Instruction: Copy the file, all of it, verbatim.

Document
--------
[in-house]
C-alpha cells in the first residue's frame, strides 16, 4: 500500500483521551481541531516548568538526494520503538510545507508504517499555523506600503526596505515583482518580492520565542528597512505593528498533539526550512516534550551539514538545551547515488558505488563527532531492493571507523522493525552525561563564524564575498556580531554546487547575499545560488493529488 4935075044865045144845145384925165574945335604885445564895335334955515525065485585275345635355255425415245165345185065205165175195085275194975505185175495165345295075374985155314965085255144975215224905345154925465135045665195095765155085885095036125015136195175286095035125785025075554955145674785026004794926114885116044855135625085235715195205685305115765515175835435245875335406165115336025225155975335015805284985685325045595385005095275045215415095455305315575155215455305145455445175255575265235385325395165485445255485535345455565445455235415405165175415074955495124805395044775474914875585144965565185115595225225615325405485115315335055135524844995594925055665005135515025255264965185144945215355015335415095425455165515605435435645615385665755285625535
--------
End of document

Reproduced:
[in-house]
C-alpha cells in the first residue's frame, strides 16, 4: 500500500483521551481541531516548568538526494520503538510545507508504517499555523506600503526596505515583482518580492520565542528597512505593528498533539526550512516534550551539514538545551547515488558505488563527532531492493571507523522493525552525561563564524564575498556580531554546487547575499545560488493529488 4935075044865045144845145384925165574945335604885445564895335334955515525065485585275345635355255425415245165345185065205165175195085275194975505185175495165345295075374985155314965085255144975215224905345154925465135045665195095765155085885095036125015136195175286095035125785025075554955145674785026004794926114885116044855135625085235715195205685305115765515175835435245875335406165115336025225155975335015805284985685325045595385005095275045215415095455305315575155215455305145455445175255575265235385325395165485445255485535345455565445455235415405165175415074955495124805395044775474914875585144965565185115595225225615325405485115315335055135524844995594925055665005135515025255264965185144945215355015335415095425455165515605435435645615385665755285625535